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Nice editorial in the Jacksonville Times Union
Sunday, February 19th, 2017
Posted February 14, 2017 06:21 pm
Times-Union editorial board
Wednesday’s editorial: An ethics refresher for city officials
Members of Jacksonville’s boards and commissions recently received an ethics refresher course from Carla Miller, the city’s ethics director.
Miller, who has studied at Harvard on the subject of ethics, is an expert. And while the legalities of ethics can sometimes be confusing, Jacksonville has made it easy to stay out of trouble. Simply ask Miller for direction when a potentially troublesome situation arises.
She can offer advice ranging from go ahead, proceed with caution or stay away.
She offered a few examples of trouble spots:
- Public officials could be in trouble if they accept anything of value for them or their families; accept something over $100 and it can be illegal.
- They could be in trouble if they ask for favors or gifts for them or their families.
- They could be in trouble if they don’t keep a record of public business such as documents, text messages and emails.
Common-sense rules also apply to Florida’s open meetings and public records laws. State law presumes that the people have a right to be involved in the entire process of decision-making, not as a last-minute afterthought.
“All meetings are open to the public and they have a right to comment on issues before you take final action,” quoting a document from Miller. “There should no discussion of board issues outside of your formally noticed meetings.”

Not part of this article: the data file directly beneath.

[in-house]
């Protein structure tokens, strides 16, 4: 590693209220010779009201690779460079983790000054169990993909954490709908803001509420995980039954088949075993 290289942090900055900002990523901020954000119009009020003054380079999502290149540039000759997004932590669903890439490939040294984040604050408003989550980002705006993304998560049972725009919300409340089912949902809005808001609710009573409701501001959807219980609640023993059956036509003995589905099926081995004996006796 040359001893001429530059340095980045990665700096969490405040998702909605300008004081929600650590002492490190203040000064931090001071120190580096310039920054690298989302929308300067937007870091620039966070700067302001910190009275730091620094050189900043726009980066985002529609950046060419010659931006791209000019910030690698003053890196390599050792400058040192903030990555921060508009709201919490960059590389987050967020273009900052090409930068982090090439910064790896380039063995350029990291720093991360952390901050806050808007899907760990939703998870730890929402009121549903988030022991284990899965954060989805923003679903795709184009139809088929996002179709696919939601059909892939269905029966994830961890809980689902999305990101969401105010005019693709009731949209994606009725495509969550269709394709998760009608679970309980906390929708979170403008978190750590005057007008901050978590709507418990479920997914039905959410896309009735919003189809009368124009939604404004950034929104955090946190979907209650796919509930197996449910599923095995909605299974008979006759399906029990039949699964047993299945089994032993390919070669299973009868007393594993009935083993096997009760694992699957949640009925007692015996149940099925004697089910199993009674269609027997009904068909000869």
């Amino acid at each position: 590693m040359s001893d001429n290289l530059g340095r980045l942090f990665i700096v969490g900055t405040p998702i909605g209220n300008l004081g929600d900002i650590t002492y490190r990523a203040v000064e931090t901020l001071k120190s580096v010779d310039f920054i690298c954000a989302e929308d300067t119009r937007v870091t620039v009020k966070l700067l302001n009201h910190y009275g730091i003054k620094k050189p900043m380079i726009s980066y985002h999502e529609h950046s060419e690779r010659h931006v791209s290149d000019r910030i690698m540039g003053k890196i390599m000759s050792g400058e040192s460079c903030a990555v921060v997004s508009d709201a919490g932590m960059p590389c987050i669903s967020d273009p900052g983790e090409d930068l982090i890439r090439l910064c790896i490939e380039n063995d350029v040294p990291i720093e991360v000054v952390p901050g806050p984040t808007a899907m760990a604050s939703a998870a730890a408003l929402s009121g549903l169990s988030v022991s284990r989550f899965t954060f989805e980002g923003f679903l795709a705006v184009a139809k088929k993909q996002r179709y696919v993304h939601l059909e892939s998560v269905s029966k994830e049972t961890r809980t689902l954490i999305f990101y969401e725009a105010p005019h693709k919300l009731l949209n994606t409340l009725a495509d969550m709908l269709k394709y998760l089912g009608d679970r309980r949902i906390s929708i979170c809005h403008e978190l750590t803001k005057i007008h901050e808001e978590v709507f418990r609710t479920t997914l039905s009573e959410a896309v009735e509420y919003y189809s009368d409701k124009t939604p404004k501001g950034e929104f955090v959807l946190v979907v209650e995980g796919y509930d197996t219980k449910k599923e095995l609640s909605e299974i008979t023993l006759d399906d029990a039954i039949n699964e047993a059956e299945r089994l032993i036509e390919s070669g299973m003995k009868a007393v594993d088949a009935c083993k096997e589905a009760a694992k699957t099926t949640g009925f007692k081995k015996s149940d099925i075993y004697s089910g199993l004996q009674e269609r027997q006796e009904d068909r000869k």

Florida’s Government in the Sunshine law has three major requirements:
- Meetings of two or more members of a public body must be open and accessible to the public.
- Reasonable advance notice must be given. Usually this means at least three days’ notice. If 24 hours notice is being considered, consult Miller.
- Written minutes must be taken and open for inspection.
There is no requirement in the law to make audio or video recordings of meetings though that often is done as a convenience for the public.
Public officials sometimes take the law to an extreme.
Of course, it’s OK to speak to one another about issues that are not expected to come before the public body such as family matters or sports.
In short, the people have a right to be included in the people’s business.